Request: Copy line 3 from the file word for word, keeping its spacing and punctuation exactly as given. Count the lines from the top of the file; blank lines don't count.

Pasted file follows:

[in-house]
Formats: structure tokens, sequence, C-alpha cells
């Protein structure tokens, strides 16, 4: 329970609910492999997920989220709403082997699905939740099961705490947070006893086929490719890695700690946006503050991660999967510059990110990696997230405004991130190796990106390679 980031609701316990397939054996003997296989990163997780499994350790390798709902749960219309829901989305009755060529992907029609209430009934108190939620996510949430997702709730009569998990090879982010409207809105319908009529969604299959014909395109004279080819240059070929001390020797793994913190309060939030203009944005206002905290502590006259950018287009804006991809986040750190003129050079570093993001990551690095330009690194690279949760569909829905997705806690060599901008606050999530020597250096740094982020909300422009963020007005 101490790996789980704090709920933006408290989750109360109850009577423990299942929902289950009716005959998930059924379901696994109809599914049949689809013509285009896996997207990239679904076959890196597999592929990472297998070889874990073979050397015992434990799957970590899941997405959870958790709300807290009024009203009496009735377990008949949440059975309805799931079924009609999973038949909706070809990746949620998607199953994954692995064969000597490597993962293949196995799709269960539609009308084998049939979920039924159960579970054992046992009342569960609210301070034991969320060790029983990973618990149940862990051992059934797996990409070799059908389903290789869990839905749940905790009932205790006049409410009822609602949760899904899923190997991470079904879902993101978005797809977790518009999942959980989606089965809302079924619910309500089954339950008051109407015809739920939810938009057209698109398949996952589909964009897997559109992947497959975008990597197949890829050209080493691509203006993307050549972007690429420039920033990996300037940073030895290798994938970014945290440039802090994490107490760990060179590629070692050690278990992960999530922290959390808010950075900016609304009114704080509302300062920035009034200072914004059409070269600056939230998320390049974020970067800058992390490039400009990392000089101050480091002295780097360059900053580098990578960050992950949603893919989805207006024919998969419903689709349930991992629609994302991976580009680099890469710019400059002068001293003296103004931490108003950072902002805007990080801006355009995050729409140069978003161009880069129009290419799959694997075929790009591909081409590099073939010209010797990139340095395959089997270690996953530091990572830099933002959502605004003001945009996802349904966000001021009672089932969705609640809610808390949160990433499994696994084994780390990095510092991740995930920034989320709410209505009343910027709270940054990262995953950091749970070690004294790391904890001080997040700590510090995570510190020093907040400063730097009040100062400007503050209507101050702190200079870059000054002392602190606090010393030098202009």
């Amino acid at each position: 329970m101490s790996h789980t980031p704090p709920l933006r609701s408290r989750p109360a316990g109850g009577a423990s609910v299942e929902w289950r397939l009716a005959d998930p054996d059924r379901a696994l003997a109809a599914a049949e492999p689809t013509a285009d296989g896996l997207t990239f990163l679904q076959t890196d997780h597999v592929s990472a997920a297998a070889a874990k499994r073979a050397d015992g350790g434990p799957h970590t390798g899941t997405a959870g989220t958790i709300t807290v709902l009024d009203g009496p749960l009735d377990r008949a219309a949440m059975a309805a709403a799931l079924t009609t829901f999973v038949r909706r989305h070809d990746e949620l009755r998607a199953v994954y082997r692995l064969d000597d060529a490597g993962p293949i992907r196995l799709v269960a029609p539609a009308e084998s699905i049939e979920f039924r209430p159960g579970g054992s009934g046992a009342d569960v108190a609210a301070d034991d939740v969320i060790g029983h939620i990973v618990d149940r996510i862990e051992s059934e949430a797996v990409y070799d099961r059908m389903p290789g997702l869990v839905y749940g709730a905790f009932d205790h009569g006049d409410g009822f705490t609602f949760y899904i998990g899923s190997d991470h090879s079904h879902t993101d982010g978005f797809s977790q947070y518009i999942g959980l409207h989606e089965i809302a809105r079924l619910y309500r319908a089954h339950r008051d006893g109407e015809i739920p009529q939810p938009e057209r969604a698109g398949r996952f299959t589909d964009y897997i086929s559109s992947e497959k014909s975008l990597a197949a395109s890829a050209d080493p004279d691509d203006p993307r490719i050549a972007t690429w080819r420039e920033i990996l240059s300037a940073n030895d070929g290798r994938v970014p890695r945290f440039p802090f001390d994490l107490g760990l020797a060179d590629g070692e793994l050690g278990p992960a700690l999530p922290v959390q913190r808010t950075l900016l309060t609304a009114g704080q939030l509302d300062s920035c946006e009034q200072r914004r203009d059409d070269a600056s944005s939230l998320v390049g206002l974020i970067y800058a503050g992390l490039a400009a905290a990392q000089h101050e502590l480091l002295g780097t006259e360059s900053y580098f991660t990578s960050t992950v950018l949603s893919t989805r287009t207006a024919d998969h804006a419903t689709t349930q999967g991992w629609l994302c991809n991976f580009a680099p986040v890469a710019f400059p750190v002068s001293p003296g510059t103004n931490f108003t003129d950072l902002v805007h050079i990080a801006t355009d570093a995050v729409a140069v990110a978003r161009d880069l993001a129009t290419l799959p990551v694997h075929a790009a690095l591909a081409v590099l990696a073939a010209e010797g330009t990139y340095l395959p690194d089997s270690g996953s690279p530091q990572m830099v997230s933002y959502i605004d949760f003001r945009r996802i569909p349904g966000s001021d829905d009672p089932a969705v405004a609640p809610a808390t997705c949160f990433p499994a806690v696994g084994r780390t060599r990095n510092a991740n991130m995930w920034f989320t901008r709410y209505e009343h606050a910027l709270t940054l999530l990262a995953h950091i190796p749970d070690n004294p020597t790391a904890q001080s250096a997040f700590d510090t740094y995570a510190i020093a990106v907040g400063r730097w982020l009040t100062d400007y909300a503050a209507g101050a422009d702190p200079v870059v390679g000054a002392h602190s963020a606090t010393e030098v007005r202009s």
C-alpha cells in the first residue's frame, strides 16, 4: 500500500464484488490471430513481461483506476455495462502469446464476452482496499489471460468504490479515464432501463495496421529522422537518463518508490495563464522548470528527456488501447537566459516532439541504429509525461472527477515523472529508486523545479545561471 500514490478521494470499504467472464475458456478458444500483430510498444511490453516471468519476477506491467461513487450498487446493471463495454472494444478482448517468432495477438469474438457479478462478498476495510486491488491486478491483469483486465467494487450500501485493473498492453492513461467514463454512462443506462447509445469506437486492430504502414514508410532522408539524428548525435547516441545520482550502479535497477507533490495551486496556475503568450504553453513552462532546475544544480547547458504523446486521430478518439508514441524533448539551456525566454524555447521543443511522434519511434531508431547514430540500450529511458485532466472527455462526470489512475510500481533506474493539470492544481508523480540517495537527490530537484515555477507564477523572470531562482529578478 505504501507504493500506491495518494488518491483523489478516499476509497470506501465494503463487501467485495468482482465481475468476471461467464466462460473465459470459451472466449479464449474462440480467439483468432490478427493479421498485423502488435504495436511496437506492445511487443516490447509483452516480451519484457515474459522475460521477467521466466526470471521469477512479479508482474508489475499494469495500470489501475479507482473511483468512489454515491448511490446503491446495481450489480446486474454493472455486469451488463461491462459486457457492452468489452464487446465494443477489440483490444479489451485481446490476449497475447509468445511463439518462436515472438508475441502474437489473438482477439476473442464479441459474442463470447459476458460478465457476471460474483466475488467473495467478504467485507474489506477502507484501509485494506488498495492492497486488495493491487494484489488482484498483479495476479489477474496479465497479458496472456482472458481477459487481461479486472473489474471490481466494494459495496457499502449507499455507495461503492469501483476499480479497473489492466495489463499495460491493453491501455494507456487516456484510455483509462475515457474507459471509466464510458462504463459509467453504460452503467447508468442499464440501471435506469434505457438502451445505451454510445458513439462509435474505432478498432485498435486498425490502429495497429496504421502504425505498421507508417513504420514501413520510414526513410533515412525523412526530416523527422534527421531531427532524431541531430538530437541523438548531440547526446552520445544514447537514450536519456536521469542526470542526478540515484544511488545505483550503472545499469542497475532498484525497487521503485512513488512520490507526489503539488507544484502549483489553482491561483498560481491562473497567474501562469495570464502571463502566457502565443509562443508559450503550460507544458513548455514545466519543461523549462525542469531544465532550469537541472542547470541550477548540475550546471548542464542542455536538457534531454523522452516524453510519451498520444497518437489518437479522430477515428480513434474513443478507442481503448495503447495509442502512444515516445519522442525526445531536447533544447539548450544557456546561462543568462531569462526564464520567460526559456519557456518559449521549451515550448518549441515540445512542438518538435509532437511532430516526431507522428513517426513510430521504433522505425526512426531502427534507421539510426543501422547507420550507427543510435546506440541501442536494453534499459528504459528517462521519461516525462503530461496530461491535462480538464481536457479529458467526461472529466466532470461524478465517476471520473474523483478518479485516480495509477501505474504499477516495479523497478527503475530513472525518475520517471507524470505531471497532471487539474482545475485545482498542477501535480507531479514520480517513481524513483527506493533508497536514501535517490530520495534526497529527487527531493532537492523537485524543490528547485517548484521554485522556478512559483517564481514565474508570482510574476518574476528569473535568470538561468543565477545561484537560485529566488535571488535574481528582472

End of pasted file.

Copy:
């Protein structure tokens, strides 16, 4: 329970609910492999997920989220709403082997699905939740099961705490947070006893086929490719890695700690946006503050991660999967510059990110990696997230405004991130190796990106390679 980031609701316990397939054996003997296989990163997780499994350790390798709902749960219309829901989305009755060529992907029609209430009934108190939620996510949430997702709730009569998990090879982010409207809105319908009529969604299959014909395109004279080819240059070929001390020797793994913190309060939030203009944005206002905290502590006259950018287009804006991809986040750190003129050079570093993001990551690095330009690194690279949760569909829905997705806690060599901008606050999530020597250096740094982020909300422009963020007005 101490790996789980704090709920933006408290989750109360109850009577423990299942929902289950009716005959998930059924379901696994109809599914049949689809013509285009896996997207990239679904076959890196597999592929990472297998070889874990073979050397015992434990799957970590899941997405959870958790709300807290009024009203009496009735377990008949949440059975309805799931079924009609999973038949909706070809990746949620998607199953994954692995064969000597490597993962293949196995799709269960539609009308084998049939979920039924159960579970054992046992009342569960609210301070034991969320060790029983990973618990149940862990051992059934797996990409070799059908389903290789869990839905749940905790009932205790006049409410009822609602949760899904899923190997991470079904879902993101978005797809977790518009999942959980989606089965809302079924619910309500089954339950008051109407015809739920939810938009057209698109398949996952589909964009897997559109992947497959975008990597197949890829050209080493691509203006993307050549972007690429420039920033990996300037940073030895290798994938970014945290440039802090994490107490760990060179590629070692050690278990992960999530922290959390808010950075900016609304009114704080509302300062920035009034200072914004059409070269600056939230998320390049974020970067800058992390490039400009990392000089101050480091002295780097360059900053580098990578960050992950949603893919989805207006024919998969419903689709349930991992629609994302991976580009680099890469710019400059002068001293003296103004931490108003950072902002805007990080801006355009995050729409140069978003161009880069129009290419799959694997075929790009591909081409590099073939010209010797990139340095395959089997270690996953530091990572830099933002959502605004003001945009996802349904966000001021009672089932969705609640809610808390949160990433499994696994084994780390990095510092991740995930920034989320709410209505009343910027709270940054990262995953950091749970070690004294790391904890001080997040700590510090995570510190020093907040400063730097009040100062400007503050209507101050702190200079870059000054002392602190606090010393030098202009």